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Console Experience — Limited World

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While the infinite worlds on Minecraft Bedrock and Java Editions are convenient, sometimes limitations make the game more fun. Console Experience brings back limited world sizes from Legacy Console Edition with new twists to make them fit the game today. With a finite amount of land in the world, player choices have more weight: would converting this tundra into a quarry destroy the last biome of this kind? Structures are given additional value too, as the player knows there aren't going to be an endless amount of villages to ravage in the future.

What's Different From Normal Worlds?

Console Experience provides four pre-generated worlds for Bedrock and Java which recreate the limited game style. The pre-generation ensures all biomes and structures are present within the terrain. Structures that spawn mobs, like pillager outposts and Nether fortresses, work as expected on both platforms. Eyes of ender and explorer maps may not always be accurate to the terrain. (Searching for strongholds beneath villages could work!)

This world isn't identical to those from Legacy Console, however. Since Java and Bedrock have infinite terrain to work with, it should be put to good use! Now, the endless oceans that used to just be borders on Console Edition are explorable terrain. This alleviates the concern that players may run out of caves to explore or space to build while keeping the amount of land limited. Land gradually transitions to ocean by the world edge to maintain immersion.

All land terrain uses post-1.18 Java generation. That means you get majestic mountains, large-scale caves, and deepslate generation from y=0 to y=-64 as usual. Oceans beyond the world edge vary in temperature, and rarely have deep dark, lush, and dripstone cave biomes below them. Bedrock players will also notice denser foliage in plains, savanna, and jungle biomes.

The Nether hasn't been left out either. On Console Edition, the Nether ended with a vertical bedrock wall at a certain point. This is recreated exactly for Console Experience, except with the new 1.16 Nether. Deltas, bastions, and fortresses, oh my! The Nether uses Java generation, so crimson and warped forests are thicker, and the whole Nether is marred by perilous ravine caves. On the Java worlds, Blazes occasionally drop glowstone dust.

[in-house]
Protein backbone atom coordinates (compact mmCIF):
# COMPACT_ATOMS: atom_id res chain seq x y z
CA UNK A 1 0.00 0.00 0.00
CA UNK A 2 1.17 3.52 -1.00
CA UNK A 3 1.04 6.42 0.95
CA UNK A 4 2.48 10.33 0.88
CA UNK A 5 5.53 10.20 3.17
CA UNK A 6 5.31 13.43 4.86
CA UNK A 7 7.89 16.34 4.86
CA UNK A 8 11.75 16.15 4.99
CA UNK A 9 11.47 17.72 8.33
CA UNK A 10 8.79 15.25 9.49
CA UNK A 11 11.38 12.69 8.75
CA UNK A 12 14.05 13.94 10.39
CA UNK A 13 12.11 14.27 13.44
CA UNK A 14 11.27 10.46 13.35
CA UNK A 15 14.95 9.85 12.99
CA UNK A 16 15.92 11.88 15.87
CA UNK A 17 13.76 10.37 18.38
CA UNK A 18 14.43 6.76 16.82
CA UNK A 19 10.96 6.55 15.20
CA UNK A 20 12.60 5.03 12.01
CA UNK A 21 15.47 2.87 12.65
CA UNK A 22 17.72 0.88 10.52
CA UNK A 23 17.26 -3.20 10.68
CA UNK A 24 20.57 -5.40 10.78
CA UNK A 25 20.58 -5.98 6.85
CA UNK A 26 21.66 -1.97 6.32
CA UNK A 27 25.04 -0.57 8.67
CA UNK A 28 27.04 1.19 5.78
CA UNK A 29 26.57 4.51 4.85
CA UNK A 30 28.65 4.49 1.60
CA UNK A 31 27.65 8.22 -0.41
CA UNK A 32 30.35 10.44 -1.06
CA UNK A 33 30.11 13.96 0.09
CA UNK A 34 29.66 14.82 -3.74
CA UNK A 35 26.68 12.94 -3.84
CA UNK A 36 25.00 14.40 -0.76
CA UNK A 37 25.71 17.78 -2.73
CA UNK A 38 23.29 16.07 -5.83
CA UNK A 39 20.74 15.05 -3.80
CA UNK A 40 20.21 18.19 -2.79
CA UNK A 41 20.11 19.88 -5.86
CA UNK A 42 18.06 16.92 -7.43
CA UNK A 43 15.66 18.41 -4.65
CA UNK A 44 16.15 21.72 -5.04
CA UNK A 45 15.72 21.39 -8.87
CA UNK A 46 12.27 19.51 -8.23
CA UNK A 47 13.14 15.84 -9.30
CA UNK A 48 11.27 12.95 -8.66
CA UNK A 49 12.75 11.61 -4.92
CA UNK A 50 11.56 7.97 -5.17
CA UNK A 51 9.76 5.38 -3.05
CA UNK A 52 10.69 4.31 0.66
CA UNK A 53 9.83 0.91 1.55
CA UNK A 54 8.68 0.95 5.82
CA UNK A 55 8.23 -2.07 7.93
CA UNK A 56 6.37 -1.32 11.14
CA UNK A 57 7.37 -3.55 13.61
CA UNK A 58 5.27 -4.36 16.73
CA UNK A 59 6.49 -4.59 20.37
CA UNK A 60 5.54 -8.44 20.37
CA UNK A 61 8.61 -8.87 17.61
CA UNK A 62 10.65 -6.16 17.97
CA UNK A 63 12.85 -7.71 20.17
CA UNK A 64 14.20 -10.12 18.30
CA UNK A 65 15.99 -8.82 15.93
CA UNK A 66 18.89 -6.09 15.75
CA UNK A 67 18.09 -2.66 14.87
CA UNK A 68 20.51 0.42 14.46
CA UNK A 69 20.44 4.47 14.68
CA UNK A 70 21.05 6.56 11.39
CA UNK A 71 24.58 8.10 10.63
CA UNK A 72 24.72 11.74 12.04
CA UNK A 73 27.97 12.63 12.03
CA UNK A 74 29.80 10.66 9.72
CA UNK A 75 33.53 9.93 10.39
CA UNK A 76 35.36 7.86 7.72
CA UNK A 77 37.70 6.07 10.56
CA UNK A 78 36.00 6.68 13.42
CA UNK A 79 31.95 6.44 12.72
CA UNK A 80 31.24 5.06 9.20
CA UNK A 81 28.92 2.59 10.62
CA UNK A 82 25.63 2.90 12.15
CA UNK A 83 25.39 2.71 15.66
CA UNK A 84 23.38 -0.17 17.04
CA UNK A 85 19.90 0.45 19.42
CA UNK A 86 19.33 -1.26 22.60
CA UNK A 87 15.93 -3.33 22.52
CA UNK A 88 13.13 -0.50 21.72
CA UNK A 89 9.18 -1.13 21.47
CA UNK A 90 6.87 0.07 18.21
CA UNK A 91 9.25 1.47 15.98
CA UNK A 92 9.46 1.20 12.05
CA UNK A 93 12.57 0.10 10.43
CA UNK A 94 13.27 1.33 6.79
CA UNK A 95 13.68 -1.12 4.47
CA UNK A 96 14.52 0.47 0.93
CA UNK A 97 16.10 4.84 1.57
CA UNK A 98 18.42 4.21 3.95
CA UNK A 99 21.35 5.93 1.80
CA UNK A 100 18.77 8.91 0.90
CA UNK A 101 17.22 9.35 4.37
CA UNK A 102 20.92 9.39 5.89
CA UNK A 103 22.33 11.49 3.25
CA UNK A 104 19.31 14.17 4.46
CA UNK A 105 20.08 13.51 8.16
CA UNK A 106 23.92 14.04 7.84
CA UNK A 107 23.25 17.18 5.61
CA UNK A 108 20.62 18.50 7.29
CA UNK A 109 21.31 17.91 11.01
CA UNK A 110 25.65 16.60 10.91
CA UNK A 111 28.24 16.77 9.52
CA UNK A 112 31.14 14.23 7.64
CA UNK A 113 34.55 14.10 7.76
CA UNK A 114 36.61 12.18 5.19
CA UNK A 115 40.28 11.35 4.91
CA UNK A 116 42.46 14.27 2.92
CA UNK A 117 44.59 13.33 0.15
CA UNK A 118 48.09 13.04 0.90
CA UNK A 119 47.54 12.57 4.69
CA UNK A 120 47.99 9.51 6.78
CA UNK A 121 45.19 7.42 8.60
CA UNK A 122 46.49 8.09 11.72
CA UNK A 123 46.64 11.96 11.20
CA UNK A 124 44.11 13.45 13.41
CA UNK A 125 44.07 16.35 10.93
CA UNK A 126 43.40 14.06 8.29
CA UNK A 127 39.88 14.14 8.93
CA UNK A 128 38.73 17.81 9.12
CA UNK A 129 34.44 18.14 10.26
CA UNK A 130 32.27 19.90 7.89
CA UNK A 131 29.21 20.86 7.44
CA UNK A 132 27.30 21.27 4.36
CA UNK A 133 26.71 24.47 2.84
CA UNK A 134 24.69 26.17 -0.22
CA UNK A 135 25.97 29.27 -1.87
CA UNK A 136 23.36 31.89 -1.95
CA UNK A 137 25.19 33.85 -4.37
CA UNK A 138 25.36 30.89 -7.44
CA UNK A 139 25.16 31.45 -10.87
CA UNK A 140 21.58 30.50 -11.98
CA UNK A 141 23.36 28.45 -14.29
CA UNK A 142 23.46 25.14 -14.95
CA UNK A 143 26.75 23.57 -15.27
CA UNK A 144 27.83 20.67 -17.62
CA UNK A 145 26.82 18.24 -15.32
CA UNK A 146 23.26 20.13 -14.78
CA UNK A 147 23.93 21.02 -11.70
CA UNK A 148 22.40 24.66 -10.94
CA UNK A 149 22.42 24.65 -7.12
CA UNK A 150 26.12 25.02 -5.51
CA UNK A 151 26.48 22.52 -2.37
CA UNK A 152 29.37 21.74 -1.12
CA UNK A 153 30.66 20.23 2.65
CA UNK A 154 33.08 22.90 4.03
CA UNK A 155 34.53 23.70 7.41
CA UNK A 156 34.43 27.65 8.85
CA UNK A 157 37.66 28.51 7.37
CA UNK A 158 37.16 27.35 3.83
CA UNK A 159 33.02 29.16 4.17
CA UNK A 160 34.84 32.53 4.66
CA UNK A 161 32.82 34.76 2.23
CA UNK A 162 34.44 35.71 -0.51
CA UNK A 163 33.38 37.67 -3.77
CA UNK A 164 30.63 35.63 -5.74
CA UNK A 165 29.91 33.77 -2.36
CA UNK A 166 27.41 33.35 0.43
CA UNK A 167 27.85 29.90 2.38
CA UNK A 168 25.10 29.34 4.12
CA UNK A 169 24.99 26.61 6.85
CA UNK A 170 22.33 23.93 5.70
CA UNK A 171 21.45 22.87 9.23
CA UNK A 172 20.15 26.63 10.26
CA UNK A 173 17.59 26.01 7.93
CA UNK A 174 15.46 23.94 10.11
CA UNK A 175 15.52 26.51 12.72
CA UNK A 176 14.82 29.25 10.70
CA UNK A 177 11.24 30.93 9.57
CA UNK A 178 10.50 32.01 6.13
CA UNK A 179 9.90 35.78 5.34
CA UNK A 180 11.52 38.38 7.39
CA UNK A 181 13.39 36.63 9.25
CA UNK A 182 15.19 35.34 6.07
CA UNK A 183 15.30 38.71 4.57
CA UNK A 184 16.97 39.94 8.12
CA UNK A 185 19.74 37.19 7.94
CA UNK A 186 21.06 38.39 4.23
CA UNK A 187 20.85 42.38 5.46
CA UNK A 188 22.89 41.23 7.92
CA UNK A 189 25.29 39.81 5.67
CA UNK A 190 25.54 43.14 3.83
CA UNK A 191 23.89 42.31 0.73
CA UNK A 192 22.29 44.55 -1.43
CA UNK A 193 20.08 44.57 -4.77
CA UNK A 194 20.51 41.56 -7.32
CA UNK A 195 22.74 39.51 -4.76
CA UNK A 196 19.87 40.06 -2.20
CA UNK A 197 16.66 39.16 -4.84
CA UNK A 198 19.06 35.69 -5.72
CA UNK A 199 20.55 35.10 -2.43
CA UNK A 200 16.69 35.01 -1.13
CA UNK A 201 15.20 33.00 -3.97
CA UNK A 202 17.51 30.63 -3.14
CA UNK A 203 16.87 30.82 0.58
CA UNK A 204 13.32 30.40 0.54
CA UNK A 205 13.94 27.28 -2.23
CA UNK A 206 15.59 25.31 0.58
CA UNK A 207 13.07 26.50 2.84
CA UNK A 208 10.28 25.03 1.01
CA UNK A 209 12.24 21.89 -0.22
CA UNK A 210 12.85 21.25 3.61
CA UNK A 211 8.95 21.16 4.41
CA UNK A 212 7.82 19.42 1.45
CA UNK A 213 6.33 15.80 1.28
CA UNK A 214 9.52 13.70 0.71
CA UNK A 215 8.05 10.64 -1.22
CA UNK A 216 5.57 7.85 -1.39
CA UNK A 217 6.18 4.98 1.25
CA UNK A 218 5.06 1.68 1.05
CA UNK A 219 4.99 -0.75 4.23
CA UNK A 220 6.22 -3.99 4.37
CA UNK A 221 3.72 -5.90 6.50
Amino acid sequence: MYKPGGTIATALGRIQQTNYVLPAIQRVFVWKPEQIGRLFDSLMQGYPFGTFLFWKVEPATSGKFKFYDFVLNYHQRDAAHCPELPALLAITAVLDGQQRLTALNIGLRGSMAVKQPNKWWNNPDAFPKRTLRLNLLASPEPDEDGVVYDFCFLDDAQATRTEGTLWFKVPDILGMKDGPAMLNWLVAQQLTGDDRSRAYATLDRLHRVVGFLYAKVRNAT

World Sizes

Large World
Full Overworld Map

  • 5120x5120 block overworld
  • 896x896 block Nether
  • Large biome size
  • Endless edge oceans
  • All overworld structures and biomes guaranteed
  • All Nether structures and biomes guaranteed
  • Based on seed 22269187
Medium World
Full Overworld Map

  • 3072x3072 block overworld
  • 640x640 block Nether
  • Medium biome size
  • Endless edge oceans
  • Most overworld structures and biomes guaranteed
  • All Nether structures and biomes guaranteed
Small World
Full Overworld Map

  • 1024x1024 block overworld
  • 384x384 block Nether
  • Small biome size
  • Endless edge oceans
  • Important overworld structures and biomes guaranteed
  • All Nether structures and biomes guaranteed

The Classic world option is the same size and terrain as the Small option, but with a hard world border instead of endless oceans. This border cannot be crossed by players in Survival Mode, so the world is truly limited to the 1024x1024 area.

Bedrock players can add Console Aspects, Console Shading, and Legacy Console UI resource packs for the best experience.

Thanks to Stardust Labs on Twitter for discovering the seed used for the Large world.


Bedrock — Classic:

Bedrock — Small:

Bedrock — Medium:

Bedrock — Large:

Java — Classic:

Java — Small:

Java — Medium:

Java — Large:

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This topic was modified 1 year ago 3 times by AgentMindStorm
Topic starter Posted : 25/12/2022 4:47 pm
McBedrock reacted